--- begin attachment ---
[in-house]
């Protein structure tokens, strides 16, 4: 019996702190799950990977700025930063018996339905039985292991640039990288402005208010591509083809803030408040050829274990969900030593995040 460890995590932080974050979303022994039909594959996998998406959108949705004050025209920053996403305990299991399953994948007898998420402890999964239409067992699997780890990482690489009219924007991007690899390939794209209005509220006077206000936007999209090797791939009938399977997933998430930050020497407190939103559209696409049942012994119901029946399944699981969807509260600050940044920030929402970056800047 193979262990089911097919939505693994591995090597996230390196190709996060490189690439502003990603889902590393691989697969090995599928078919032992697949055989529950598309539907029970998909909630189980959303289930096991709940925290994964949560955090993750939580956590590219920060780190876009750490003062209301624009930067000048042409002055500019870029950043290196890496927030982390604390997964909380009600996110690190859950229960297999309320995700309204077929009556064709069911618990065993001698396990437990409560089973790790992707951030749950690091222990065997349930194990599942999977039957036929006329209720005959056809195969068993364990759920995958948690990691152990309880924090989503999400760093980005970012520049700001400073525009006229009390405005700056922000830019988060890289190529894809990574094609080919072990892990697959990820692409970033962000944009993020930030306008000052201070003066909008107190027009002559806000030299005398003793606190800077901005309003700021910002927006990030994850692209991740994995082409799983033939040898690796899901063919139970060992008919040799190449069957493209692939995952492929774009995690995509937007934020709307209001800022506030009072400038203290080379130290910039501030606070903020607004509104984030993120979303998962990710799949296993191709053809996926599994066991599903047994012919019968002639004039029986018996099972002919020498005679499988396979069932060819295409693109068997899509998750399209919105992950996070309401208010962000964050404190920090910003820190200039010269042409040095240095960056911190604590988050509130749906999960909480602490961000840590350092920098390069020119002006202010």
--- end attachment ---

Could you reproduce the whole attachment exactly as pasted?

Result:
[in-house]
């Protein structure tokens, strides 16, 4: 019996702190799950990977700025930063018996339905039985292991640039990288402005208010591509083809803030408040050829274990969900030593995040 460890995590932080974050979303022994039909594959996998998406959108949705004050025209920053996403305990299991399953994948007898998420402890999964239409067992699997780890990482690489009219924007991007690899390939794209209005509220006077206000936007999209090797791939009938399977997933998430930050020497407190939103559209696409049942012994119901029946399944699981969807509260600050940044920030929402970056800047 193979262990089911097919939505693994591995090597996230390196190709996060490189690439502003990603889902590393691989697969090995599928078919032992697949055989529950598309539907029970998909909630189980959303289930096991709940925290994964949560955090993750939580956590590219920060780190876009750490003062209301624009930067000048042409002055500019870029950043290196890496927030982390604390997964909380009600996110690190859950229960297999309320995700309204077929009556064709069911618990065993001698396990437990409560089973790790992707951030749950690091222990065997349930194990599942999977039957036929006329209720005959056809195969068993364990759920995958948690990691152990309880924090989503999400760093980005970012520049700001400073525009006229009390405005700056922000830019988060890289190529894809990574094609080919072990892990697959990820692409970033962000944009993020930030306008000052201070003066909008107190027009002559806000030299005398003793606190800077901005309003700021910002927006990030994850692209991740994995082409799983033939040898690796899901063919139970060992008919040799190449069957493209692939995952492929774009995690995509937007934020709307209001800022506030009072400038203290080379130290910039501030606070903020607004509104984030993120979303998962990710799949296993191709053809996926599994066991599903047994012919019968002639004039029986018996099972002919020498005679499988396979069932060819295409693109068997899509998750399209919105992950996070309401208010962000964050404190920090910003820190200039010269042409040095240095960056911190604590988050509130749906999960909480602490961000840590350092920098390069020119002006202010």